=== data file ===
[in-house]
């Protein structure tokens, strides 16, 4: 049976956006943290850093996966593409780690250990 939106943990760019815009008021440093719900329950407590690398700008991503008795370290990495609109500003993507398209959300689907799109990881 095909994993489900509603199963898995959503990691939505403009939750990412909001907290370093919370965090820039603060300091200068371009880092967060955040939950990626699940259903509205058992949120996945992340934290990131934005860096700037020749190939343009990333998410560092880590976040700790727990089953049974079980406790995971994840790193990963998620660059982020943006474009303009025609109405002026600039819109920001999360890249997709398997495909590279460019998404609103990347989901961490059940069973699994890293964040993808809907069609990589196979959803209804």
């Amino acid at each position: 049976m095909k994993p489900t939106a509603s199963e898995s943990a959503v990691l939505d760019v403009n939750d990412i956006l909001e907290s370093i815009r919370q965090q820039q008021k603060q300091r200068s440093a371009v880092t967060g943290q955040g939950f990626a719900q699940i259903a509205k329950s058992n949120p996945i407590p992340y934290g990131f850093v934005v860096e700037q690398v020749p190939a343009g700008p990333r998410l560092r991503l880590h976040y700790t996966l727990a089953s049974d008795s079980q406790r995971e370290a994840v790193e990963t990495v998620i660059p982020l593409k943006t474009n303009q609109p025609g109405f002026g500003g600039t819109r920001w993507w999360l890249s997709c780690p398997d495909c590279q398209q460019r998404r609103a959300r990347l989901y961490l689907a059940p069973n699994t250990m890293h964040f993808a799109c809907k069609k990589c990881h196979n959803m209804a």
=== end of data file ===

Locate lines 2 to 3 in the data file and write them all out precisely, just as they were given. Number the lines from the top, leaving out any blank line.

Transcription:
């Protein structure tokens, strides 16, 4: 049976956006943290850093996966593409780690250990 939106943990760019815009008021440093719900329950407590690398700008991503008795370290990495609109500003993507398209959300689907799109990881 095909994993489900509603199963898995959503990691939505403009939750990412909001907290370093919370965090820039603060300091200068371009880092967060955040939950990626699940259903509205058992949120996945992340934290990131934005860096700037020749190939343009990333998410560092880590976040700790727990089953049974079980406790995971994840790193990963998620660059982020943006474009303009025609109405002026600039819109920001999360890249997709398997495909590279460019998404609103990347989901961490059940069973699994890293964040993808809907069609990589196979959803209804």
């Amino acid at each position: 049976m095909k994993p489900t939106a509603s199963e898995s943990a959503v990691l939505d760019v403009n939750d990412i956006l909001e907290s370093i815009r919370q965090q820039q008021k603060q300091r200068s440093a371009v880092t967060g943290q955040g939950f990626a719900q699940i259903a509205k329950s058992n949120p996945i407590p992340y934290g990131f850093v934005v860096e700037q690398v020749p190939a343009g700008p990333r998410l560092r991503l880590h976040y700790t996966l727990a089953s049974d008795s079980q406790r995971e370290a994840v790193e990963t990495v998620i660059p982020l593409k943006t474009n303009q609109p025609g109405f002026g500003g600039t819109r920001w993507w999360l890249s997709c780690p398997d495909c590279q398209q460019r998404r609103a959300r990347l989901y961490l689907a059940p069973n699994t250990m890293h964040f993808a799109c809907k069609k990589c990881h196979n959803m209804a």